Friday, July 22, 2022

Undocumented migrants in Ireland eligible for a “once-in-a-generation” scheme have been urged to apply before next week’s deadline.

The Regularisation of Long Term Undocumented Migrants Scheme has received approximately 7,000 applications since it opened in January.

The once-off scheme, which closes to new applications on July 31st, gives long-term undocumented people without current permission to remain in Ireland the chance to regularise their status, access the labour market and begin their path to citizenship.

Successful applicants will have the chance to be able to work and get paid at least the minimum wage, get a driving licence, be permitted to visit other countries and return to Ireland.

According to the Irish Examiner, estimates suggest as many as 17,000 people could be eligible under the scheme, which is open to both individuals and families.

It costs €550 for an individual application and €700 for a family.

Just 1,300 people have seen their applications granted so far. None of the applications assessed so far were deemed unsuccessful or invalid.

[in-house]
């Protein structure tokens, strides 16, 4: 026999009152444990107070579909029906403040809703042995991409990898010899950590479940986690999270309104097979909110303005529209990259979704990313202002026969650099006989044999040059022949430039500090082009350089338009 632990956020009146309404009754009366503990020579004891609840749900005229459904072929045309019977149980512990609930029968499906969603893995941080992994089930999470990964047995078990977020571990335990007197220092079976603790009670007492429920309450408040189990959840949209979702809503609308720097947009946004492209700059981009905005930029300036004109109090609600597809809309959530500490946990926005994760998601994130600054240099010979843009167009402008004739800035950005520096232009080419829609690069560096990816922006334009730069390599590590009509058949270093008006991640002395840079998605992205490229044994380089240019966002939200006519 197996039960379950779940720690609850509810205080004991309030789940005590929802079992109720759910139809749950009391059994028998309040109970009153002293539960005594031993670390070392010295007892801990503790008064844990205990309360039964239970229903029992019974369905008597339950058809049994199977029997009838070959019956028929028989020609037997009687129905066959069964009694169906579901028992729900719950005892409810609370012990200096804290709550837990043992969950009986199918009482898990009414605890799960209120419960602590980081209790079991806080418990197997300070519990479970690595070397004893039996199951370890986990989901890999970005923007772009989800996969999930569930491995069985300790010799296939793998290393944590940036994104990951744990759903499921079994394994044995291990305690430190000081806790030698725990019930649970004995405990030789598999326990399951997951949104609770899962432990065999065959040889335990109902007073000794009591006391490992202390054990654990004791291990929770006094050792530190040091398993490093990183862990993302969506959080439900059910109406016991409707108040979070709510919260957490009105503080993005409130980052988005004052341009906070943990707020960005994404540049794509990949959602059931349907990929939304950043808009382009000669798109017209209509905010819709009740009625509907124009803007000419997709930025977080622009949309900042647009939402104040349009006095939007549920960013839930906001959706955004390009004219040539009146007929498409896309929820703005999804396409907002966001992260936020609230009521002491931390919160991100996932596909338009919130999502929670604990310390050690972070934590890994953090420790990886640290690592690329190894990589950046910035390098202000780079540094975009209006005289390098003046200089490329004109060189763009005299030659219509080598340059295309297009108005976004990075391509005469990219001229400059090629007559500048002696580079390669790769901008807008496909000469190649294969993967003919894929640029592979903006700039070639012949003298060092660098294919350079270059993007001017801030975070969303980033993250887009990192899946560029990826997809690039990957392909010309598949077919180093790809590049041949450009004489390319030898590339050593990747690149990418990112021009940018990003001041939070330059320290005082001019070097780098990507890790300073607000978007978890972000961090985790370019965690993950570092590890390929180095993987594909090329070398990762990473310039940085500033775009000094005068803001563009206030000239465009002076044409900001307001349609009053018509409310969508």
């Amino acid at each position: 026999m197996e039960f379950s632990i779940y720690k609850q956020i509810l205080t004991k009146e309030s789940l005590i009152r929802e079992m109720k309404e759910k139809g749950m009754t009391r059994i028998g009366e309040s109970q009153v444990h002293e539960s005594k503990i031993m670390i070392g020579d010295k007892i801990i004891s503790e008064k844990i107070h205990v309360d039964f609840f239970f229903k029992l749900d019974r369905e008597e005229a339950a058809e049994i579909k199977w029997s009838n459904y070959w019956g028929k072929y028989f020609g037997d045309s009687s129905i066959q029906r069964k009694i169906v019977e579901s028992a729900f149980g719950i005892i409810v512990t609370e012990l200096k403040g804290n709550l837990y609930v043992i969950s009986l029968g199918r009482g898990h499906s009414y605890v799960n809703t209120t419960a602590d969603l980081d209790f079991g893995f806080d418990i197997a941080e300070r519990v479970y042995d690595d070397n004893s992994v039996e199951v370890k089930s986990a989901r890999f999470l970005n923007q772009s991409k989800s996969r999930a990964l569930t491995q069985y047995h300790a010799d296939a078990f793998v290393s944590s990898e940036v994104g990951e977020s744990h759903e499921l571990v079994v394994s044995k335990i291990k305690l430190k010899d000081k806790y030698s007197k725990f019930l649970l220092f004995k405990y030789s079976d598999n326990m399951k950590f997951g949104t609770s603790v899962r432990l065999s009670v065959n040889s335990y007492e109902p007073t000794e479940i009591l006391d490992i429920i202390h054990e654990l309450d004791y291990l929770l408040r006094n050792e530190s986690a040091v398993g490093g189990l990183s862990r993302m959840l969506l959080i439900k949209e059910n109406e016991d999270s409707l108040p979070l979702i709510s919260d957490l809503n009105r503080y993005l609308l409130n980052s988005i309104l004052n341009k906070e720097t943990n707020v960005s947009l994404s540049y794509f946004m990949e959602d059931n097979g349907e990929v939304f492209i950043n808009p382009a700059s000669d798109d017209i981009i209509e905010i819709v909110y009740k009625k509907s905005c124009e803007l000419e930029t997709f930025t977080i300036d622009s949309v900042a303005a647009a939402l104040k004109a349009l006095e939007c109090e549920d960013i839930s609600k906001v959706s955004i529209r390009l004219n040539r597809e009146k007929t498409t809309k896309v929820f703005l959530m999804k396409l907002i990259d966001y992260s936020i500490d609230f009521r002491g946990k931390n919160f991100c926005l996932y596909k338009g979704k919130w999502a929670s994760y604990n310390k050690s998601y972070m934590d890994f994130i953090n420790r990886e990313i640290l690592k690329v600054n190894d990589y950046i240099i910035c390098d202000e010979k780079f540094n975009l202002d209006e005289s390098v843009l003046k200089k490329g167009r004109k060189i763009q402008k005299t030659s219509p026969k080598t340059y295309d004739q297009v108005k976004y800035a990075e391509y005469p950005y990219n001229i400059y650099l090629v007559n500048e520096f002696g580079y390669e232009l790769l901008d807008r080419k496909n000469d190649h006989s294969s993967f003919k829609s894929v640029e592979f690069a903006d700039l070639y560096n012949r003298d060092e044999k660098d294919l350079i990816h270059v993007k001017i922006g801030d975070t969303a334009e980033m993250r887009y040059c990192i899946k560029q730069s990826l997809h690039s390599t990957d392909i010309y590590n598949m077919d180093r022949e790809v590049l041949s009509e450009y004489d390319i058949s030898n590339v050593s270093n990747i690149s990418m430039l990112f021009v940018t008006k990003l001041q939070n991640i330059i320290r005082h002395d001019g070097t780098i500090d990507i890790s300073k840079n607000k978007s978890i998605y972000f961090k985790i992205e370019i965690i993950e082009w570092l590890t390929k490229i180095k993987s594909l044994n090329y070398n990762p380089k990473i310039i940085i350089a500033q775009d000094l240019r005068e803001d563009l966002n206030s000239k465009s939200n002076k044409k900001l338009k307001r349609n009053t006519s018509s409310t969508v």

Between this strand of the scheme and those engaged in the direct provision system, 2,300 applications have been approved.

Opening the scheme in January, Minister for Justice Helen McEntee called it a “once-in-a-generation” opportunity for long-term undocumented migrants and their family members living in Ireland.

“I firmly believe this scheme will improve the lives of thousands of people across the country who contribute to our society, enrich our culture and work in our economy but unfortunately still live in the legal shadows,” Ms McEntee said.

She added: “This scheme will provide an opportunity for those who meet its criteria to remain and reside in the State and to become part of mainstream Irish society rather than living on its margins.”

Significant challenges

A study by the ESRI in May suggested the scheme could “significantly reduce the number of undocumented migrants living in Ireland”.

However, that same study said significant challenges would remain despite this policy, both for the undocumented who do not avail of the scheme and those who will be undocumented in the future.

Study co-author Michał Polakowski said: “The Regularisation of Long-Term Undocumented Migrants Scheme presents an important opportunity for undocumented migrants to join Irish society, to live and work here legally and to access services.

“However, undocumented stays are likely to continue in the future,” he said. “Going forward, it is important that all efforts are made to avoid people falling into this vulnerable situation.

“Also, in cases where a migrant’s residence becomes undocumented, care should be taken to ensure they are not afraid to access basic services.”

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